Edward Ball is the author of a new book called ‘Life of a Klansman: A Family History in White Supremacy’ which explores ugly, racist aspects of his own family’s past. You would think this is a book which would appeal to progressive college students.

At Tulane, a talk by Ball has been canceled for now, because student critics were outraged by the very idea of this event.

Robby Soave writes at Reason:

Tulane Canceled a Talk by the Author of an Acclaimed Anti-Racism Book After Students Said the Event Was ‘Violent’

Life of a Klansman: A Family History of White Supremacy is the latest book by Edward Ball, whose award-winning 1998 book Slaves in the Family traces the histories of people enslaved by Ball’s own ancestors. In Klansman, Ball tells the story of a racist great-grandfather who joined the Ku Klux Klan.

The New York Times hailed it as “a haunting tapestry of interwoven stories that inform us not just about our past but about the resentment-bred demons that are all too present in our society today,” and the anti-racism scholar Ibram X. Kendi participated in a virtual discussion about it with Ball. Tulane University was slated to host another such event, featuring Ball and Lydia Pelot-Hobbs, an assistant professor of geography and African American studies.

That event was supposed to take place tonight, but the university opted to postpone it following blinkered outrage from students who insisted that the event was “not only inappropriate but violent towards the experience of Black people in the Tulane community and our country.” Other members of the Tulane community called it “harmful and offensive,” and demanded its cancellation. Still others said the university should apologize and take action against whoever approved the event.

Do these students even understand the point of the book? Soave outlines some the specific objections:

“The last thing we need to do is allow someone who is even reflecting on the hatred of their ancestors to speak about white supremacy, even if their efforts come from a place of accountability,” one student wrote on Instagram.

“There is nothing that a book on white supremacy written by the descendant of a Klansman can do to promote or influence an anti-racism atmosphere,” wrote another.

Members of Tulane’s student government posted the following message on Instagram:

Last night, members of the USG Executive Board and the School of Liberal Arts Government were made aware of the Life of a Klansman event planned for Thursday, August 6th. This event is not only inappropriate but violent towards the experience and work of Black people in the Tulane community and our country.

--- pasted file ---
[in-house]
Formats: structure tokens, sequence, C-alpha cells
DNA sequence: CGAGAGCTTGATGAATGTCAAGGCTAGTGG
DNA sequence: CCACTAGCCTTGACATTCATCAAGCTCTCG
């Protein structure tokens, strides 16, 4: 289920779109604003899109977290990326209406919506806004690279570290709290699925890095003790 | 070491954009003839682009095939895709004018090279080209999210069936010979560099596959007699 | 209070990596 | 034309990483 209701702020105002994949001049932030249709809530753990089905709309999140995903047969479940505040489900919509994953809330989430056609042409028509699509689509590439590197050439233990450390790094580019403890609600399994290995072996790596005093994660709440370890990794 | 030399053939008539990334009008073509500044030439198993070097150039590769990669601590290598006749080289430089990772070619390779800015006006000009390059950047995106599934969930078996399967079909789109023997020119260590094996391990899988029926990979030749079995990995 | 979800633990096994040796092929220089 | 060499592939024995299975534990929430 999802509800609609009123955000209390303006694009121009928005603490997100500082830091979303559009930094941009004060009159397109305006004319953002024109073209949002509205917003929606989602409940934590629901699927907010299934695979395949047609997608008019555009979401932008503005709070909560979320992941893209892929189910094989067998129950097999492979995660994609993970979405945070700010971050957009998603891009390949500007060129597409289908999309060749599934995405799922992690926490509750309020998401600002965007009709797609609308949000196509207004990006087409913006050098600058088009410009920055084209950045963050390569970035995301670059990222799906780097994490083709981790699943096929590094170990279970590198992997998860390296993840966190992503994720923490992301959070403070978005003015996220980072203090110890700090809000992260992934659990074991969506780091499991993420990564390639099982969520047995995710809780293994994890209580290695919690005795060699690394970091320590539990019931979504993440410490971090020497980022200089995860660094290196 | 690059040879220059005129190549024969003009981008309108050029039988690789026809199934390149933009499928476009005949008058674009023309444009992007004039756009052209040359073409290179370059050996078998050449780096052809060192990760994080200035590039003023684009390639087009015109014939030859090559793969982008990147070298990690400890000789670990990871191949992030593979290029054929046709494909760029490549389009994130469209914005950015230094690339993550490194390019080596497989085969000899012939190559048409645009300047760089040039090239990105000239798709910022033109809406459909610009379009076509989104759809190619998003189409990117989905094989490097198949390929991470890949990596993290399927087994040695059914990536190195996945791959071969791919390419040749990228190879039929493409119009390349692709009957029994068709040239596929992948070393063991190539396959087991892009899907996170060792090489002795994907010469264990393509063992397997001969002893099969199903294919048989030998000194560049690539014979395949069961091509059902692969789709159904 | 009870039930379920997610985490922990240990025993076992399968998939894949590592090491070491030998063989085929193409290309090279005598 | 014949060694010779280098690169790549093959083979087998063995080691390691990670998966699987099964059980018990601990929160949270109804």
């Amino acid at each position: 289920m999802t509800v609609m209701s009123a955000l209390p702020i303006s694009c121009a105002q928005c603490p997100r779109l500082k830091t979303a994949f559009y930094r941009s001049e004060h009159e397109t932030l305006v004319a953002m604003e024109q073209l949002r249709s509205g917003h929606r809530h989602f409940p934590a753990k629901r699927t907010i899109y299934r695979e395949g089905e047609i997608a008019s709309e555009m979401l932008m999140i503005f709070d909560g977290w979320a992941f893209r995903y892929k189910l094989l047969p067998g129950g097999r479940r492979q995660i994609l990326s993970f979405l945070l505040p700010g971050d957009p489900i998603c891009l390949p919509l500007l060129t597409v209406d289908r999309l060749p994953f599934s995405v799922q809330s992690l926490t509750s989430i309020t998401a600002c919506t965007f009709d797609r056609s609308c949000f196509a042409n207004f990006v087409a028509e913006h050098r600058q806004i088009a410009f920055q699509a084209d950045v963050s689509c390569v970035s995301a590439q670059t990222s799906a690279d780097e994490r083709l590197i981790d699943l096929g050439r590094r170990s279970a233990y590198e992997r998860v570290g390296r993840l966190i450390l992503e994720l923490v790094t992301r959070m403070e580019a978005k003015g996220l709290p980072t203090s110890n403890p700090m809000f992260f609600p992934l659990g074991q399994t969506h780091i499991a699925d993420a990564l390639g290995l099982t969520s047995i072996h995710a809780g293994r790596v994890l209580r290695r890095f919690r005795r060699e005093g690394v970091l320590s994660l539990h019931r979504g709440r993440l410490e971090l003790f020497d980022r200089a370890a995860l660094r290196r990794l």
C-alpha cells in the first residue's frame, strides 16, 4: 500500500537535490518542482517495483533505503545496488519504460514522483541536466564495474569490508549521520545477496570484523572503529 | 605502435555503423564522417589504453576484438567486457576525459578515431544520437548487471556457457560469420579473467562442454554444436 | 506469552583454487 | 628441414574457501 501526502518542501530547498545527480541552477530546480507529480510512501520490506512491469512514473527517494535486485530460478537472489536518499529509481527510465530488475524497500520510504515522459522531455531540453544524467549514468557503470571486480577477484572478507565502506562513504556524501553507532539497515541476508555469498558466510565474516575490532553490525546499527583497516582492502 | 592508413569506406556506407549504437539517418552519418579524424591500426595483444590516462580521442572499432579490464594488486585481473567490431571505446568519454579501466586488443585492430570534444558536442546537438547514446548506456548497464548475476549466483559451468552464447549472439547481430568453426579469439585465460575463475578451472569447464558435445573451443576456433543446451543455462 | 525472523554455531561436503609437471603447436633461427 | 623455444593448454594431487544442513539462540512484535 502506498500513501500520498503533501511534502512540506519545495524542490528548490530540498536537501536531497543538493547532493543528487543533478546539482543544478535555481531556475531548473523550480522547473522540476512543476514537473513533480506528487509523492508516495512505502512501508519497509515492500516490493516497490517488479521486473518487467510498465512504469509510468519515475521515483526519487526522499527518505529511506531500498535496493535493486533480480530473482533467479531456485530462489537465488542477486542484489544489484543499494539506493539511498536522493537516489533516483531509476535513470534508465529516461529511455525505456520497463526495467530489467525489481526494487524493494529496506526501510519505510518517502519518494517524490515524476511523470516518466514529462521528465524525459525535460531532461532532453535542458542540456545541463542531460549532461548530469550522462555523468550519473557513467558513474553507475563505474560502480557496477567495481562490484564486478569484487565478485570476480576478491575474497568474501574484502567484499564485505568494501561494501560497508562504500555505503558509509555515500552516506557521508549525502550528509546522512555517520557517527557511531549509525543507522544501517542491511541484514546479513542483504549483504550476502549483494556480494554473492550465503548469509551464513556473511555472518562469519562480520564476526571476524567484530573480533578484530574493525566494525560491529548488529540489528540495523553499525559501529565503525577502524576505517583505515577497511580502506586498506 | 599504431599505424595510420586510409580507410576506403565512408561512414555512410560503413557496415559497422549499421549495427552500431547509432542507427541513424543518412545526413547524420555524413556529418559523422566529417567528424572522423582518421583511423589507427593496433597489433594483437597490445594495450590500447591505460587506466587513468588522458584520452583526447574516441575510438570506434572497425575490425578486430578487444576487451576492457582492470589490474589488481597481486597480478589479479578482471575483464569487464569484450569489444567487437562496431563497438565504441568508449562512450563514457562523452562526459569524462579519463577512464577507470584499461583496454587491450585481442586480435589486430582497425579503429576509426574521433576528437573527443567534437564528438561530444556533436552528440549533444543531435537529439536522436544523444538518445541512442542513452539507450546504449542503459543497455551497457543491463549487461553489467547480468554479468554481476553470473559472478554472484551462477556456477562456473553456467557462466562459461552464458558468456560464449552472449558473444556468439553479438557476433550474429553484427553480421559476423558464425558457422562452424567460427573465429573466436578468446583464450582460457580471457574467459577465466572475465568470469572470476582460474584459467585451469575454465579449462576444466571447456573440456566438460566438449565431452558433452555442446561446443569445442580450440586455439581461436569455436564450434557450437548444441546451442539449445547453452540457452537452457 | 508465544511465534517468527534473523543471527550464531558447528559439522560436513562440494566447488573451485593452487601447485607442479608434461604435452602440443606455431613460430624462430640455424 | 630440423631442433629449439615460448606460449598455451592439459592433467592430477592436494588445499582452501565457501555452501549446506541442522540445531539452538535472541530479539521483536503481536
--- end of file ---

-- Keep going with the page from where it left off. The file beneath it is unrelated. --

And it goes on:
After hearing about the event, we sent SLA leadership the following email to which they have not responded. This is an outright disregard of Black identities on campus. It is imperative that as a student body we hold our administrators accountable. As students, we need to uphold and support the demands of @thetbsu and hold our administrators to a higher standard.

Tulane University promoted the event on the school website. The page has since been taken down, but we found the Google cache:

National Book Award Winner Edward Ball exposes uncomfortable truths in new book

“Anyone who thinks that to have a Klansman among relatives is a strange or deviant thing may be surprised by the reality,” wrote National Book Award Winner and former Gulf South Writer in the Woods Edward Ball in his new book, Life of a Klansman: A Family History in White Supremacy.

In this work, Ball recounts the story of his great great-grandfather Polycarp Constant Lecorgne, a working-class white French New Orleans Creole who terrorized and threatened African-descended people through his participation in the Ku Klux Klan and the White League.

Ball’s Slaves in the Family, first published in 1998, describes the writer’s search for African American descendants whose ancestors his family enslaved. Life of a Klansman presents an intimate window into the life of one ordinary man and his journey towards white supremacist violence and terror in 19th century Louisiana. According to Ball, “Klansman is a personal story and a family tale, but it is also an origin story about white supremacy. Where was it born? How did it grow up? Through the life of one man, I try to tell a story about the upbringing of whiteness.”

This is a perfect example of the mindlessness of the cancel culture mob. They simply see the word ‘klan’ and then react with outrage.

Featured image via YouTube.


Donations tax deductible
to the full extent allowed by law.